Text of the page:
One of the most impactful things leaders do is build teams – hiring other leaders and enabling them to deliver to their potential. We so often get it wrong, and when we do, it is seriously disruptive.
I believe that most people want to create value and do the best that they can, but it doesn’t always work out. People excel in different roles and environments, and it is a leader’s job to maximize potential by getting their members into the right job, at the right time, and then leading them well.
Success in a role is dependent on several variables: the ability to handle complexity, knowledge and skill, personality, values, and maturity. I am going to share a series of blog posts to unpack these variables, which will hopefully give you a framework to better understand your own career trajectory as well as enabling you to more effectively hire and develop your own team members.
I want to say right at the outset that nothing I’m about to convey is either original research or original thought. It is a synthesis of the thoughts of the following leadership thinkers: Elliott Jacques and Fabiaan van Vrekhem (Complexity and Cognitive Capability), Jean Piaget, Robert Kegan, Keith Eigel (Maturity and Adult Development), Hogan, Belbin, DISC, Schwartz, and many other leadership gurus on Values and Personality. All I’ve done is attempt to simplify their thinking into a model that I can understand. Hopefully, you will too!
People are value creators. I like to think in pictures and here is a simple illustration of this:
This picture conveys the “whole person,” and in this series I am going to discuss each piece of this diagram so that you’re able to build up your understanding of what makes you, and others around you, effective.
In this first blog, I am going to talk about Personality and Values. They are important when it comes to “fit” for a role and integration into culture, but they don’t often predict long-term performance. Performance is more dependent on Knowledge and Skill, Cognitive Capability, and Maturity. Values and Personality can determine what kind of career or job is most suited to a candidate, but by the time they’ve reached the executive ranks, they should be on a path that matches who they are as a person.
For example, the typical accountant is introverted, analytical, detail-oriented vs. the typical salesperson who is extroverted, passionate, persuasive, etc. This doesn’t mean they are all like that, but personality, style, and values often tilt a career path in one direction or another.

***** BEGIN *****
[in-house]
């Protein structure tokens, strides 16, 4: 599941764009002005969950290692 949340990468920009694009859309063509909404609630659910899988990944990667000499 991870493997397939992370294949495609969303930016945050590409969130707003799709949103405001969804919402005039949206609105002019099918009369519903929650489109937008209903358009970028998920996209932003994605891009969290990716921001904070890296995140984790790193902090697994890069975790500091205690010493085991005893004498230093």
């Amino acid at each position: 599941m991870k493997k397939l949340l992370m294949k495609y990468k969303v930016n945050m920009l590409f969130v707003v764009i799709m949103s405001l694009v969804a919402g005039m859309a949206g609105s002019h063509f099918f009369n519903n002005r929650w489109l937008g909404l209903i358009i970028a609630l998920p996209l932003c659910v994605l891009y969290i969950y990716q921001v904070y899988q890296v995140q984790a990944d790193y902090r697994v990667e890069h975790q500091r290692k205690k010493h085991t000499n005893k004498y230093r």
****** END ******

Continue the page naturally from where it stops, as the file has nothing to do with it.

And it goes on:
Personality and Values: There are a great many conventions/measures/tools to define these and I don’t want to debate the merits of one vs. another. I think you know the names: Hogan, Myers-Briggs, DISC, Value Preference Indicators, and Personal Value Assessments, etc. Take as many as you can.
My advice to any aspiring leader is to understand who you are as a person, play toward your strengths, work on remediating any weaknesses or derailleurs, and understand your impact. Be curious about yourself, constantly seek feedback and input.
Values are strongly tied to authenticity and trust. Higher-order values can lead to success if combined with maturity and cognitive capability – which I unpack later.
Here are some examples of higher order values: Openness, Honesty, Courage, Justice, Selflessness, Hard work, Service, Respect, Mercy, Kindness, Generosity, Authenticity, etc. I find it intriguing that the younger generations tend to index on these, and I can’t wait for them to reach their full potential!
The more you know and understand yourself as a person, the more authentic you become, and authenticity is a key ingredient to success. In the next blog, I will unpack the “Knowledge and Skill” aspect of the whole person.
If you want to read my blog on authenticity, please click here.